Did this project change significantly from when you first starting working on it to the final version? How long did the project take from start to finish?
I wrote the first draft from about February to October of 2014, with a couple of long-ish breaks when I was unable to write (I’m manic-depressive, or bipolar in the current styling). The biggest change after the first draft was in expanding the epilogue to make the ending more open and onward-leading. After submitting it to Biblioasis, I did nothing further on it for a year and a half, until the editing started. Then, besides the usual nips and tucks, I added, guided by Dan’s queries, some bits to solve inconsistencies in the plot and to fill in more of the Super’s backstory. Oh, and the working title of The Boiled Child became the subtitle of the first installment. Because Dan preferred The Adjustment League as an overall title — and I do too, now — but also, I think, because The Boiled Child was just too damn scary.
What do you need in order to write — in terms of space, food, rituals, writing instruments?
Very little, but a little more than I used to. At first (and then throughout), I jot down on scraps of paper things that come to me: images, bits of dialogue, ideas for scenes. When I have enough to start, I open a Word document and let one thought chain to the next. If I have a full day (rare lately), I’ll go for up to eight or ten hours with only a few short breaks. I plunge forward on the first draft — 1000 to 5000 words a day — not looking back much. When I was much younger, I wrote a lot in public spaces like coffee shops, benches in malls. I liked looking up and seeing others, hearing the hubbub. I’ll still do that if I have to: I’ve written stories and chapters in cafeterias or waiting rooms. It’s not my first choice, though. Now, apart from the short notes on the run, for the main writing, I need the privacy and silence of my own space.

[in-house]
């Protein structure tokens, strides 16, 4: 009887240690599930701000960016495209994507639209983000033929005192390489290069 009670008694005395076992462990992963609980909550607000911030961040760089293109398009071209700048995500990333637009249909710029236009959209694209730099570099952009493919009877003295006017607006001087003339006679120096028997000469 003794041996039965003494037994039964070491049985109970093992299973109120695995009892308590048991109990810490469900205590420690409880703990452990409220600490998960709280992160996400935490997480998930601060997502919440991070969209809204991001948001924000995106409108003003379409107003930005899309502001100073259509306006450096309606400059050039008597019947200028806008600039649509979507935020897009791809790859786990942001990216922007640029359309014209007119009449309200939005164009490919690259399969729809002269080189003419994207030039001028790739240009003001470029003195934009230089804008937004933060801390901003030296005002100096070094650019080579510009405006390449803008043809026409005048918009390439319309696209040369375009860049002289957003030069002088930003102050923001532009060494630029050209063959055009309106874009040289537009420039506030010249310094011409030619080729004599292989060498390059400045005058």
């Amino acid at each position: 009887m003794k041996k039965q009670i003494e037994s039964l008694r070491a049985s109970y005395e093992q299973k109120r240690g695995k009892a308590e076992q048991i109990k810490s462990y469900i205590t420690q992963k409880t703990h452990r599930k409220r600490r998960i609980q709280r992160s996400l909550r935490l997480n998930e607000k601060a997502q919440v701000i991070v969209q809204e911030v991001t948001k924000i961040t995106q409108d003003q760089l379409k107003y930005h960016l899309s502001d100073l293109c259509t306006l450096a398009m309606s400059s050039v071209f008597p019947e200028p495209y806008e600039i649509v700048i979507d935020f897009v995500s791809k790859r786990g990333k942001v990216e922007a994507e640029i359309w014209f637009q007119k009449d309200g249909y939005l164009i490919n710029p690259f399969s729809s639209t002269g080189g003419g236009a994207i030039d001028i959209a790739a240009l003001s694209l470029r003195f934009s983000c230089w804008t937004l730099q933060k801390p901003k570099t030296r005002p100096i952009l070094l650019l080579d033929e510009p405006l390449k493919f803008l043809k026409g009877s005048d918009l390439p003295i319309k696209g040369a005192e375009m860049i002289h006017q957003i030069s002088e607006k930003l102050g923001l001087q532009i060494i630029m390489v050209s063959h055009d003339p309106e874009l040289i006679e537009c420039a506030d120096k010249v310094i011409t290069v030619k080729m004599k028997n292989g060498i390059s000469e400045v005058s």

What do you do if you're feeling discouraged during the writing process? Do you have a method of coping with the difficult points in your projects?
I almost never feel discouraged while I’m writing; I feel totally focused, energized and bullet-proof. It feels like what I hear described as a “flow” experience: a trance-like total immersion. Problems aren’t interruptions to flow but part of it; I try to solve them — write my way out of the corner — or I move to another part of the project. I don’t get blocked in that sense — or I haven’t, touch wood.